Since 2004, a variety of Web 2.0 technologies have been rushing into people’s daily lives. The concept, Web 2.0, comprises a multitude of different connotations resulting in an increased emphasis on user-generated content, information sharing, collaborative and cooperative effort, learner-to-learner and learner-to-instructor interactivity, and informal and formal learning, which altogether potentially formulate a newly-emerging paradigm of Web 2.0-based online learning compared to traditional Web-based or e-learning paradigms (Brown, 2010; Craig, 2007; Greenhow, Robelia, & Hughes, 2009; Olaniran, 2009; Selwyn, 2008). In the language learning domain, the practice of using Web 2.0 tools has been widespread. Web 2.0 tools, interchangeably named social media or social technologies, are penetrating all aspects of language classroom activities. Although there exists continued awe and apprehension about their effects, it is inevitable to find that more and more language educators are using Web 2.0 tools in their teaching (Thomas, 2009).
The wedlock between Web 2.0 and language education does not exist in a vacuum. As Thomas (2009) posits, the underpinnings reside in the fact that only through the medium of language can the web make all the acquaintances we have and all the communities we build possible. In other words, the practices of learning a language can be carried out on the web, which builds a natural connection between language learning and Web 2.0 integration.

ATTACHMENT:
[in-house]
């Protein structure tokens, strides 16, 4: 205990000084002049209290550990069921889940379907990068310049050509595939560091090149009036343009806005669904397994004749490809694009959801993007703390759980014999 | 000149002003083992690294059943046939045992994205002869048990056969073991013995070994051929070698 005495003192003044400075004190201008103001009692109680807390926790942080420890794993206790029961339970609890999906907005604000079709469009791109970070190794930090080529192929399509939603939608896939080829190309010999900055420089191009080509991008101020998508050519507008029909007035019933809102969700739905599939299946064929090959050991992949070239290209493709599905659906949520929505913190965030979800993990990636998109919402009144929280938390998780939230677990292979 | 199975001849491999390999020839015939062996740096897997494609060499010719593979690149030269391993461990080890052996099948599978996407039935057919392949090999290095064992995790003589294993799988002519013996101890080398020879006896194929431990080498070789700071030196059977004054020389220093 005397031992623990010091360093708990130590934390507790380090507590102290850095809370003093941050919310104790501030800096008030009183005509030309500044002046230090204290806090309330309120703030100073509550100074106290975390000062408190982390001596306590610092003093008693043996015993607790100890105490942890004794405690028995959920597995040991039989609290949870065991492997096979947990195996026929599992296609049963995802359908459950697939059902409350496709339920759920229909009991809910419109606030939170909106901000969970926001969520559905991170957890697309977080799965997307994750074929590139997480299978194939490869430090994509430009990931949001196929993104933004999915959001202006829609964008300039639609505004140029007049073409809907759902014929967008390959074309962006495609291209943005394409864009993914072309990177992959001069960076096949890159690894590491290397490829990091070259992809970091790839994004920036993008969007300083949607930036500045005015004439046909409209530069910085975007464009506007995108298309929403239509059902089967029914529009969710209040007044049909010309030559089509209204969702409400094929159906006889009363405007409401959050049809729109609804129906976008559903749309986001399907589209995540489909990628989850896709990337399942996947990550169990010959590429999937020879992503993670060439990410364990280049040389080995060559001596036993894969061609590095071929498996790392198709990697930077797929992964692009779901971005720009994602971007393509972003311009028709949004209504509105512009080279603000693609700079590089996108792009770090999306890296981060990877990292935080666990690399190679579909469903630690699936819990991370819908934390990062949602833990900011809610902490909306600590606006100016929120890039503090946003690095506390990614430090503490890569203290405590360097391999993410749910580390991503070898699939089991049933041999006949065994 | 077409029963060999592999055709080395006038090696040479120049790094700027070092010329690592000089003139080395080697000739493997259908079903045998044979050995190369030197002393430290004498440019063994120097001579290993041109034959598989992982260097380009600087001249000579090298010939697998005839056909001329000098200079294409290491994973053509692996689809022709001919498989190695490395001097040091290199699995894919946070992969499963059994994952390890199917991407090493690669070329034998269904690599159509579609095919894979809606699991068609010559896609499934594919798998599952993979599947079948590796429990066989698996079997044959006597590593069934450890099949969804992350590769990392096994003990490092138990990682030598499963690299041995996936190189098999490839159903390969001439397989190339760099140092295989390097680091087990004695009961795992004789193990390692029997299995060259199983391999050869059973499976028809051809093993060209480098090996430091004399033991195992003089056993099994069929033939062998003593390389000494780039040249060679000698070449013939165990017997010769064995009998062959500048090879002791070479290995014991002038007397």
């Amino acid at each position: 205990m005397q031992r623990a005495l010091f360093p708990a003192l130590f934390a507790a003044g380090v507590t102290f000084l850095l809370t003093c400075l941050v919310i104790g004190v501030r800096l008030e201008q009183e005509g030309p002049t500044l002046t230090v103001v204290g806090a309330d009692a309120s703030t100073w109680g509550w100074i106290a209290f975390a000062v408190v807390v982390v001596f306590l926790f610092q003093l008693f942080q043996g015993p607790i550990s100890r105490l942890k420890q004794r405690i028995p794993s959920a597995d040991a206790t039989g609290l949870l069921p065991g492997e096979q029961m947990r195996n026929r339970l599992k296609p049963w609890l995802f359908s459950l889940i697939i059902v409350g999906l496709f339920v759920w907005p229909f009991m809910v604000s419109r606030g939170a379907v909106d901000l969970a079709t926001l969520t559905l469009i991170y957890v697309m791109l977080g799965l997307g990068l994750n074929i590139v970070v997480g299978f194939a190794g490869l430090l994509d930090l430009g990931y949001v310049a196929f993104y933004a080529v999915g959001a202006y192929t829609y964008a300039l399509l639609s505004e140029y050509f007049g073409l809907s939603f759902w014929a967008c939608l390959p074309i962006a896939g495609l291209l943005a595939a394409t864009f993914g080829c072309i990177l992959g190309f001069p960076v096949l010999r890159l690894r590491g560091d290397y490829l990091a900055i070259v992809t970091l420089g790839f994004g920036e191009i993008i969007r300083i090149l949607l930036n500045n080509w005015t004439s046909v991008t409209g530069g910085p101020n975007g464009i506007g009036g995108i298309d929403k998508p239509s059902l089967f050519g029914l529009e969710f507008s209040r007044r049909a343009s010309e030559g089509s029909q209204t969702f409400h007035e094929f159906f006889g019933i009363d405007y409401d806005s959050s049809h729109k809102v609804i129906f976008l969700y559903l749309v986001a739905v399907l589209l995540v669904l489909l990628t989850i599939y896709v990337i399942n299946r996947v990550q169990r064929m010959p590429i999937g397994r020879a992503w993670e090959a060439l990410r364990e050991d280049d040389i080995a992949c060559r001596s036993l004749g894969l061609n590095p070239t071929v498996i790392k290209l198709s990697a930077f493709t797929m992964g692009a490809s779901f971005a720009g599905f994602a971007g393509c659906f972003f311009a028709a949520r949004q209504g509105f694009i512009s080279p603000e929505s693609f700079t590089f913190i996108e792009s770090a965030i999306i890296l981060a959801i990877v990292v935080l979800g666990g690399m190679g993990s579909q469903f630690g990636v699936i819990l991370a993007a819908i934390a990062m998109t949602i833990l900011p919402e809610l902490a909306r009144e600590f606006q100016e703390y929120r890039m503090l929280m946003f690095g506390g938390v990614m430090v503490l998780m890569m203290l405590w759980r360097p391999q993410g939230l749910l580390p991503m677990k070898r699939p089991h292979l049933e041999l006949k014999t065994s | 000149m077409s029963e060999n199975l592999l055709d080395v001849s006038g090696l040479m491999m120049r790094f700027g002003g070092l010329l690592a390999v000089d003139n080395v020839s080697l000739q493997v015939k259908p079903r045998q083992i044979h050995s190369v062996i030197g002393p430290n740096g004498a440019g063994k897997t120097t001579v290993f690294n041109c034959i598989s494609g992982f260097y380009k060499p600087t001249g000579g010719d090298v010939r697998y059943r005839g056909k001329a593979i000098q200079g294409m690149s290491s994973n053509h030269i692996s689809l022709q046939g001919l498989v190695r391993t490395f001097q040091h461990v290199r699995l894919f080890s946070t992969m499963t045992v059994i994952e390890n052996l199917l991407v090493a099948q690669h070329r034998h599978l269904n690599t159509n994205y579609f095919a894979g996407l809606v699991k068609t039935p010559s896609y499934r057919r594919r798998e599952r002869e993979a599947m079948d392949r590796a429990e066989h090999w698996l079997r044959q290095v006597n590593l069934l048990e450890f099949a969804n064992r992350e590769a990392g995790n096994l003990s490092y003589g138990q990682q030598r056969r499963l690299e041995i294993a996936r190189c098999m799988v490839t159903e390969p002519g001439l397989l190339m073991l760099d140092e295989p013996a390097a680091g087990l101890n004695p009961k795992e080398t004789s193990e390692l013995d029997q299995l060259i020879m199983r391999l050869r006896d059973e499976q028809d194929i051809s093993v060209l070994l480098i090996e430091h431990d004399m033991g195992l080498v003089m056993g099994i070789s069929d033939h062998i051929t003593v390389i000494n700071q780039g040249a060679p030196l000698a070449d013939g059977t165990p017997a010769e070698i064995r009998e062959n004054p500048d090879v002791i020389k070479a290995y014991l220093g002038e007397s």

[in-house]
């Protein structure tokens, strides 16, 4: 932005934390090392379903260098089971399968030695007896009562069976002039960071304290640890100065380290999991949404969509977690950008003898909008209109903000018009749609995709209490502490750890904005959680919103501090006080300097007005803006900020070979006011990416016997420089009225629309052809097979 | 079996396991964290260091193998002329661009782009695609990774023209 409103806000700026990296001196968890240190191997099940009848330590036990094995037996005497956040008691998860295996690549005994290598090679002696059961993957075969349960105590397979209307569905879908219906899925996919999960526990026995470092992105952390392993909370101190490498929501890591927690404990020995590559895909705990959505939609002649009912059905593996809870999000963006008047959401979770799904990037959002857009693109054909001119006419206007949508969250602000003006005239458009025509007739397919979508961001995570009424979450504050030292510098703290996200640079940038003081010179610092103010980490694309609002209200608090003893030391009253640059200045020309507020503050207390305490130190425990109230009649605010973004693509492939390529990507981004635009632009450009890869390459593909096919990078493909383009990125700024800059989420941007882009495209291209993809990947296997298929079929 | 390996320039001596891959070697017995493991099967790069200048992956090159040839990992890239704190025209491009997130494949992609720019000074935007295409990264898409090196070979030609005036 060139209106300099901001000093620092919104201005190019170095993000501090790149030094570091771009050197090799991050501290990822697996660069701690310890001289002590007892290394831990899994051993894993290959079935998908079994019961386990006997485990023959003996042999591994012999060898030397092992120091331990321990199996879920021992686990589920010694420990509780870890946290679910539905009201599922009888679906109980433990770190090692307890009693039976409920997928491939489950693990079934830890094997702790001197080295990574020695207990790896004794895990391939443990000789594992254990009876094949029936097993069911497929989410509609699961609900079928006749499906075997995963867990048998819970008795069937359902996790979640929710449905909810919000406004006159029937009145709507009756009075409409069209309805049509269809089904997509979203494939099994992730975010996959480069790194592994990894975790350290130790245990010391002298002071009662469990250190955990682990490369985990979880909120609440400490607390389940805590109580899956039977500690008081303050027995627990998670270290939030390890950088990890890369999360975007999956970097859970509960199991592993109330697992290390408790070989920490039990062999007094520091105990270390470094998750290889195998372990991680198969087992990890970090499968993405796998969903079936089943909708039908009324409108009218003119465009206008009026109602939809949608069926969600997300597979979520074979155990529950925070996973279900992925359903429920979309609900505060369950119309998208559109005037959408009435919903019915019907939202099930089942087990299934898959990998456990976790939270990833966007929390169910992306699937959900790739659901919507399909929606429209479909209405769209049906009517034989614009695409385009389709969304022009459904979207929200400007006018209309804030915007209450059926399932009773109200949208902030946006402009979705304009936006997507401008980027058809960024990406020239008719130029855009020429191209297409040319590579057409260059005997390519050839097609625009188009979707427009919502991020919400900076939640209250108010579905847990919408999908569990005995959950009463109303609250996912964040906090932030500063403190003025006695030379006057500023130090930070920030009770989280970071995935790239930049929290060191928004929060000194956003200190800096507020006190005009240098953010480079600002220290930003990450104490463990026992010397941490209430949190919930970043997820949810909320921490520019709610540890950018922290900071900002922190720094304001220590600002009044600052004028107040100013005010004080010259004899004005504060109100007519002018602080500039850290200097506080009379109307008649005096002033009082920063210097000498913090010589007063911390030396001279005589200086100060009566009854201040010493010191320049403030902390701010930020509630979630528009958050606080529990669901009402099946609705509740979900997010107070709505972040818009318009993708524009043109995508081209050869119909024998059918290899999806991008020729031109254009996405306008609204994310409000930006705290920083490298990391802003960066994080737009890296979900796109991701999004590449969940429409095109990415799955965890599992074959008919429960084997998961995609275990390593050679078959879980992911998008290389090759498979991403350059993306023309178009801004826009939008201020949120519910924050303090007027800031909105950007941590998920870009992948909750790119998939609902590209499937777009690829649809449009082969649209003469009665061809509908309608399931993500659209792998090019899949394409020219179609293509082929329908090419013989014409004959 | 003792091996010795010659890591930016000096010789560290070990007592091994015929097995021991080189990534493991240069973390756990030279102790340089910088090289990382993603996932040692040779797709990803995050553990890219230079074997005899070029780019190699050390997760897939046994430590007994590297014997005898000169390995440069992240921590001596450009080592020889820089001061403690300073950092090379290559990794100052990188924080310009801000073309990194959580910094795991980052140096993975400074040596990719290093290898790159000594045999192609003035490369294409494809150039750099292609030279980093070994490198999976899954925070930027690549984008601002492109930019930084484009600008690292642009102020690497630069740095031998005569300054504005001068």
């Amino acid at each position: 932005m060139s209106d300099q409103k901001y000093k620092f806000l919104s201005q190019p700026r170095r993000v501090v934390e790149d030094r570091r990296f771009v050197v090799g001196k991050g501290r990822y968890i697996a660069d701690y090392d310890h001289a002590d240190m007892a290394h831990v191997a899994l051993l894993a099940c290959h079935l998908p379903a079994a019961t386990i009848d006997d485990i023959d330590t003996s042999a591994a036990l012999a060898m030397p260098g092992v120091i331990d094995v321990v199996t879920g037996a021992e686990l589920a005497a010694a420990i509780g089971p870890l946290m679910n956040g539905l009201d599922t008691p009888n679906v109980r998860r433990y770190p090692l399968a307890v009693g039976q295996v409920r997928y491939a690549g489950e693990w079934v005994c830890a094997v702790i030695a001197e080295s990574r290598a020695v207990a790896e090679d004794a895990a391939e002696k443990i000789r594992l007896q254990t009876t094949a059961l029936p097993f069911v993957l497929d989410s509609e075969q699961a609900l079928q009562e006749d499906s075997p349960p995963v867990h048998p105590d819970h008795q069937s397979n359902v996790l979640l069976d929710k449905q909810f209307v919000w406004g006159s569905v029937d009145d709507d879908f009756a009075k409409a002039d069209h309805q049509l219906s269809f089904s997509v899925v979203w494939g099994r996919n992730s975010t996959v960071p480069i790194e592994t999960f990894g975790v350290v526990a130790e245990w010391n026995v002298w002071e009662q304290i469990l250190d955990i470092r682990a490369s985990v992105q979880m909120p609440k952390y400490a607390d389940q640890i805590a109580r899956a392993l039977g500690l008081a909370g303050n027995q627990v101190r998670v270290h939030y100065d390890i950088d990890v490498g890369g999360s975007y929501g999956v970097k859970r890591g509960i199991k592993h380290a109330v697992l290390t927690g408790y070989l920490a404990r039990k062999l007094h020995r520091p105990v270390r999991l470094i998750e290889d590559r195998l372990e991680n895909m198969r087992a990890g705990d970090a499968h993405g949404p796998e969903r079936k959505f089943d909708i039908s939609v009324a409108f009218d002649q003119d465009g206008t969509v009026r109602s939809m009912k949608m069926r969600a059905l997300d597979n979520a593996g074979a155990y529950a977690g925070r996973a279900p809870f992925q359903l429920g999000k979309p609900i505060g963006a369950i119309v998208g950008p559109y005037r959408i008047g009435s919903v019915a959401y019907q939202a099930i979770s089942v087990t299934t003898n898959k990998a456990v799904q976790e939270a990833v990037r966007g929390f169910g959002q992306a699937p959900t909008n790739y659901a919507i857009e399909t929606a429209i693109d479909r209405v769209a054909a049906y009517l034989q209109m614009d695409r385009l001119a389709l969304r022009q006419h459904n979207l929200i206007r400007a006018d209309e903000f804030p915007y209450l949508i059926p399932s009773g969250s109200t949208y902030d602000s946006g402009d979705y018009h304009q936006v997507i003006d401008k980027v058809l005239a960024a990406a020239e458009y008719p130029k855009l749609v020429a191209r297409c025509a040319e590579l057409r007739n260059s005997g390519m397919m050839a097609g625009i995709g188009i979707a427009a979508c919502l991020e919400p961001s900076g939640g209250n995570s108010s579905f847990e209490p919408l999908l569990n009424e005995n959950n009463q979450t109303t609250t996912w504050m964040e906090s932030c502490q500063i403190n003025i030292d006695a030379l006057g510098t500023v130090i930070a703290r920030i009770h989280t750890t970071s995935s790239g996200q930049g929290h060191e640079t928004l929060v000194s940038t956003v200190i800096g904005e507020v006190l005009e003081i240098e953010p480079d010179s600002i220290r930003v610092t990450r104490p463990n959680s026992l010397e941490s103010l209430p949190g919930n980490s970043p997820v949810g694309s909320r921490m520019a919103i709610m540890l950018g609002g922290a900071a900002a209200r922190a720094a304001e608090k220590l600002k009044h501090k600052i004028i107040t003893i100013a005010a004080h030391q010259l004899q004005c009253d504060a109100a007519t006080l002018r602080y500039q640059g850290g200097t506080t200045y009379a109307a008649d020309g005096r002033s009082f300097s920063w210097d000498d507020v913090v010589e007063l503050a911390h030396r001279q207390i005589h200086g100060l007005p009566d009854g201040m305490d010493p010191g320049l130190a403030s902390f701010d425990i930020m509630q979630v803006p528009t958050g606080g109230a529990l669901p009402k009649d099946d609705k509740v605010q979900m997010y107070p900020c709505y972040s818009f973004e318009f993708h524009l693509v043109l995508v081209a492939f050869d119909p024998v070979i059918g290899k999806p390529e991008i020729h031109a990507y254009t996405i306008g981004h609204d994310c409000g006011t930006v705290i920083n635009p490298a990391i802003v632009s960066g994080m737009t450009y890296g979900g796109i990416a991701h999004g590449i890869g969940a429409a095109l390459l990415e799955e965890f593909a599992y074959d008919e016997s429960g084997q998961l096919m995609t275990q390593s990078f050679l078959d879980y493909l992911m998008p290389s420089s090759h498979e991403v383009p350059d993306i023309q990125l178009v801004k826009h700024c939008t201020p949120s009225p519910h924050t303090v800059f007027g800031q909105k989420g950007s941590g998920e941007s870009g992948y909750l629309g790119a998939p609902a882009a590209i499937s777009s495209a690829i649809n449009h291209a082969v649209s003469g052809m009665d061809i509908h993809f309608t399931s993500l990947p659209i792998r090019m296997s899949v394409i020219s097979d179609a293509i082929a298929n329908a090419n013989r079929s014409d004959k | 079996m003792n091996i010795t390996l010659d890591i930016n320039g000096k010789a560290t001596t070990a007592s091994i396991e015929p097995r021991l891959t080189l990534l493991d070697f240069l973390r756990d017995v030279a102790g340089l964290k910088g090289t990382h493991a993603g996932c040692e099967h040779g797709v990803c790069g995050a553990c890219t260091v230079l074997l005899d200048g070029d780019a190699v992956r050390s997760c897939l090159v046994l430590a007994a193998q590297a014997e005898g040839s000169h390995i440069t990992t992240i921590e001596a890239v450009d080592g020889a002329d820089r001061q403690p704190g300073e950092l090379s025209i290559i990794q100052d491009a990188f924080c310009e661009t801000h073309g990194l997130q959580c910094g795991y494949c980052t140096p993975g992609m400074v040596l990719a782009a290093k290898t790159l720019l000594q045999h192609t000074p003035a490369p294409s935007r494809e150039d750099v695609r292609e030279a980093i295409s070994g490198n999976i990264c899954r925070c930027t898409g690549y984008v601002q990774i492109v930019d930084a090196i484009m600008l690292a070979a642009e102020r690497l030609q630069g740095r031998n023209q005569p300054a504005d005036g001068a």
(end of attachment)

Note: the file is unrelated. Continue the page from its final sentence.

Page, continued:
The innate characteristics of Web 2.0 also echo the essence of language learning. As a social tool that provides numerous opportunities for language learners, the web fundamentally “decentralizes the role of the language classroom” (Thomas, 2009, p. 21). Specifically, the process of learning that conventionally takes place in-classroom has been replaced by the web, a student-owned territory that operates as a much larger, more engaging and more inclusive provider of power than a traditional classroom setting. This is evident in language learning as it is essentially a process in which a target language is often practiced and acquired within communities and group settings that are commonplace on the web.
It is only in recent years that researchers have started to conduct empirical and exploratory research studies to assess and evaluate the actual impact of using Web 2.0 tools in language learning, both in and outside of classroom settings (Lomicka & Lord, 2009). Although scholars have asserted that language learning research in the realm of Web 2.0 is still in its embryonic stage, we have seen a soaring increase in research where the attributes of Web 2.0 have been investigated in conjunction with the instructional and pedagogical implications of language learning. This change, in the meantime, denotes a new paradigm shift in CALL research in which new interactive and multimedia Web 2.0 tools are being adopted by language educators (Wang & Vasquez, 2012).